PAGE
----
Sisters prepare for two peace prayers

March 17, 2009 by

About two dozen members of the Sisters of St. Joseph of Concordia and other participants hold signs on the hillside below the “atomic cannon” at Freedom Park, overlooking the Army base at Fort Riley, on St. Joseph’s Day 2008. The second annual vigil will be March 19, which is both St. Joseph’s Day and the sixth anniversary of the Iraq War.

About two dozen members of the Sisters of St. Joseph of Concordia and other participants took part in the first 'peace prayer' at Freedom Park, overlooking the Army base at Fort Riley, on St. Joseph’s Day 2008. The second annual vigil will be March 19, which is both St. Joseph’s Day and the sixth anniversary of the Iraq War.


The Sisters of St. Joseph of Concordia are finishing up planning on two very different public events, both focusing on prayer, to mark the feast day of their patron saint this week.

For the second year, a number of sisters will travel to a park just south of the Fort Riley Army Base to pray for peace. Sister Judy Stephens, one of the organizers of this year’s prayer vigil, notes that March 19 is both St. Joseph’s Day and the sixth anniversary of the beginning of the Iraq War.

The first peace prayer organized by the Justice & Peace Center of the Sisters of St. Joseph was held March 19, 2008. About two dozen people — both sisters and other individuals — took part in that gathering, which included holding large signs that read “Pray For Peace” atop the hill in Freedom Park, overlooking Fort Riley to the north and Junction City to the west.

This year’s gathering is scheduled from 1 to 5 p.m., and the public is invited to participate. The afternoon will include time for prayer and sharing, music and a walk to the top of the hill. Susan L. Allen, Ph.D., director of nonviolence education at Kansas State University’s Women ‘s Center, is the keynote speaker.

In explaining the peace prayer, the organizers cited a 1983 statement from the U.S. Conference of Catholic Bishops: “Peacemaking is not an optional commitment. It is a requirement of our faith. We are called to be peacemakers, not by some movement of the moment, but by our Lord Jesus.”

The date and the site are deliberate, according to Sister Esther Pineda, another of the organizers from the Salina-based Justice & Peace Center. The prominent location is the site of the largest Cold War-era “atomic cannon” that tops the hills, which serves to “remind us that violence does not end violence and war does not end war,” Sister Esther said. And by marking the anniversary of the beginning of the Iraq War, she added, “We are also reminded of loved ones, men and women presently in harm’s way all over the globe fighting in Iraq, Afghanistan, Pakistan.”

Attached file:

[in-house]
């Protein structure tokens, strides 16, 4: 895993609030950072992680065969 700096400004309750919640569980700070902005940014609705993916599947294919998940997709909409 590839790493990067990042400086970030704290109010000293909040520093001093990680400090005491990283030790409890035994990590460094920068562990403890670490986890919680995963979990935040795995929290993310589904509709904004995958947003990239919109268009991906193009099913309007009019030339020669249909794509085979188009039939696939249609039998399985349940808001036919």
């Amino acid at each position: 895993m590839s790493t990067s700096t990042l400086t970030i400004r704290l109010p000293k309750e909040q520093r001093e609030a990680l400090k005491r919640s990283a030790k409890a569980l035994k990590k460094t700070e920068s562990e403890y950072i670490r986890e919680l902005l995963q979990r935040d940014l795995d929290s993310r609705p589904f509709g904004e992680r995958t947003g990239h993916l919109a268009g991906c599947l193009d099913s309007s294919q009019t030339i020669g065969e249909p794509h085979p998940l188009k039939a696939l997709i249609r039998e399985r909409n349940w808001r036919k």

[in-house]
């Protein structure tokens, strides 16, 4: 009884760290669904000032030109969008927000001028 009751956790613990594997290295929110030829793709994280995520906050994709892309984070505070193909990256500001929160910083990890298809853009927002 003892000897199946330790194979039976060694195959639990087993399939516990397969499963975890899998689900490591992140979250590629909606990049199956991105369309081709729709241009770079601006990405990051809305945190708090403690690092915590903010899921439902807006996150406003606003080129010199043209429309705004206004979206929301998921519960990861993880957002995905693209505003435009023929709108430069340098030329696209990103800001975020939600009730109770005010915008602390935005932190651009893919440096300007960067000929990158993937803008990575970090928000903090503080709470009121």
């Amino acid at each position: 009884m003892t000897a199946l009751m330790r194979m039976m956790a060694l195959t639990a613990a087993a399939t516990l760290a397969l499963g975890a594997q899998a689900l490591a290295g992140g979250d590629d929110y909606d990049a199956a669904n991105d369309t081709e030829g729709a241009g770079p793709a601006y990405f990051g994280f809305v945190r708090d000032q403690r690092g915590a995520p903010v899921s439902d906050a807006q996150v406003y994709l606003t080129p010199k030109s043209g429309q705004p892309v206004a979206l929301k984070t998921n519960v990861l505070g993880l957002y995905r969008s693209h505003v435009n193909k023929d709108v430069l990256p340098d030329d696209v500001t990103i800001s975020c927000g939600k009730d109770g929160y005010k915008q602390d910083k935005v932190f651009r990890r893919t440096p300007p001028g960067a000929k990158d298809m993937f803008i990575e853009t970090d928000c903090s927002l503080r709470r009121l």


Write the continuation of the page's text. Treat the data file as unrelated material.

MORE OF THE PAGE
Participants will also pray “for the spouses left behind at home struggling to make ends meet, forced to be both parents to their children,” Sister Esther said. “And we pray for all victims of war, Iraqi, Afghanistan, Pakistan men, women and children.”

The goal of the afternoon program is to “participate in a peaceful, prayerful way that reflects who we are as followers of Jesus, children of God and citizens of the United States,” Sister Judy explained.

Freedom Park is located at Exit 301, off Interstate 70, on the south side of the highway. Those planning to attend are urged to carpool because parking is very limited. For details, you can contact the Justice & Peace Center by phone at 785/823-1650 or by email at justiceandpeacecenter@sbcglobal.com.

Meanwhile, in Concordia, the Sisters of St. Joseph are inviting members of religious demoninations throughout the area to join them in a “Prayer for St. Joseph’s Day” from 1:30 to 2:30 p.m.

The hourlong observance will be in the Sacred Heart Chapel, part of the historic Motherhouse at 13th and Washington streets, and will focus on prayers for anyone suffering anywhere in the world. The prayer vigil will be followed by a social time hosted by the sisters, and the public is invited to both.

Traditionally, St. Joseph’s Day — honoring the husband of Mary and the foster father of Jesus — has been a special observation for the Sisters of St. Joseph of Concordia. Joseph was a carpenter, noted for his humility, compassion and obedience to God. In addition to his status as patron saint to religious orders that carry his name, he is also patron of the Universal Church.

Comments

One Response to “Sisters prepare for two peace prayers”

  1. Jeanette Wasinger, csj on March 18th, 2009 7:23 pm

    I’ll be with all in spirit at Freedom Park and at the Motherhouse … praying for PEACE! Happy Feast of Saint Joseph to all!
    Jeanette

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